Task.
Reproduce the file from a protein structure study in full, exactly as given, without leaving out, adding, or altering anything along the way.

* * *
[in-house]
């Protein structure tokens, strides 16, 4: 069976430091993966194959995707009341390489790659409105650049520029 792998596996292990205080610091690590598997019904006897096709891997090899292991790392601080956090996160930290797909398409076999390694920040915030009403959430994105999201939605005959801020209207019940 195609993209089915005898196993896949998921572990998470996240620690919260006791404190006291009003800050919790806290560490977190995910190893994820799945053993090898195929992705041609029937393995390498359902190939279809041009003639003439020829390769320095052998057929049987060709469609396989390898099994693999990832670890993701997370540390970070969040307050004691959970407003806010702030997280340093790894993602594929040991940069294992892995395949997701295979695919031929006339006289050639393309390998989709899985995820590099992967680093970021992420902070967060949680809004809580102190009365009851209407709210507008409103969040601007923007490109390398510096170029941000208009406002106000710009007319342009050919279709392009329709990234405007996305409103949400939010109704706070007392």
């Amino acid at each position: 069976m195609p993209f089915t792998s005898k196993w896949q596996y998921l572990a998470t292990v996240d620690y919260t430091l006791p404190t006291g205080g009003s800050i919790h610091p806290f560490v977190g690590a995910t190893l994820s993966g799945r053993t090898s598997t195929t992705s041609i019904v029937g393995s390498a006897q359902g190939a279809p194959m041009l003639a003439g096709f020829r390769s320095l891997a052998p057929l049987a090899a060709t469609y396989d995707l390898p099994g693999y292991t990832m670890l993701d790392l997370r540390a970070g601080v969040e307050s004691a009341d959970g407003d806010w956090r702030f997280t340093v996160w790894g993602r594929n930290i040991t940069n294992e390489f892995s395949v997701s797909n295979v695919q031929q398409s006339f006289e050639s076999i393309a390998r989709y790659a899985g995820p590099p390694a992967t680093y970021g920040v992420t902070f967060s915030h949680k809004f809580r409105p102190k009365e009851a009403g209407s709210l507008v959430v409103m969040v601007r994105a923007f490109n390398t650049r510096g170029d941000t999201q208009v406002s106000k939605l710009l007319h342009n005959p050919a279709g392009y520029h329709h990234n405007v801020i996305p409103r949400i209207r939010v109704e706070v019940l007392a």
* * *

[in-house]
């Protein structure tokens, strides 16, 4: 069976430091993966194959995707009341390489790659409105650049520029 792998596996292990205080610091690590598997019904006897096709891997090899292991790392601080956090996160930290797909398409076999390694920040915030009403959430994105999201939605005959801020209207019940 195609993209089915005898196993896949998921572990998470996240620690919260006791404190006291009003800050919790806290560490977190995910190893994820799945053993090898195929992705041609029937393995390498359902190939279809041009003639003439020829390769320095052998057929049987060709469609396989390898099994693999990832670890993701997370540390970070969040307050004691959970407003806010702030997280340093790894993602594929040991940069294992892995395949997701295979695919031929006339006289050639393309390998989709899985995820590099992967680093970021992420902070967060949680809004809580102190009365009851209407709210507008409103969040601007923007490109390398510096170029941000208009406002106000710009007319342009050919279709392009329709990234405007996305409103949400939010109704706070007392």
């Amino acid at each position: 069976m195609p993209f089915t792998s005898k196993w896949q596996y998921l572990a998470t292990v996240d620690y919260t430091l006791p404190t006291g205080g009003s800050i919790h610091p806290f560490v977190g690590a995910t190893l994820s993966g799945r053993t090898s598997t195929t992705s041609i019904v029937g393995s390498a006897q359902g190939a279809p194959m041009l003639a003439g096709f020829r390769s320095l891997a052998p057929l049987a090899a060709t469609y396989d995707l390898p099994g693999y292991t990832m670890l993701d790392l997370r540390a970070g601080v969040e307050s004691a009341d959970g407003d806010w956090r702030f997280t340093v996160w790894g993602r594929n930290i040991t940069n294992e390489f892995s395949v997701s797909n295979v695919q031929q398409s006339f006289e050639s076999i393309a390998r989709y790659a899985g995820p590099p390694a992967t680093y970021g920040v992420t902070f967060s915030h949680k809004f809580r409105p102190k009365e009851a009403g209407s709210l507008v959430v409103m969040v601007r994105a923007f490109n390398t650049r510096g170029d941000t999201q208009v406002s106000k939605l710009l007319h342009n005959p050919a279709g392009y520029h329709h990234n405007v801020i996305p409103r949400i209207r939010v109704e706070v019940l007392a």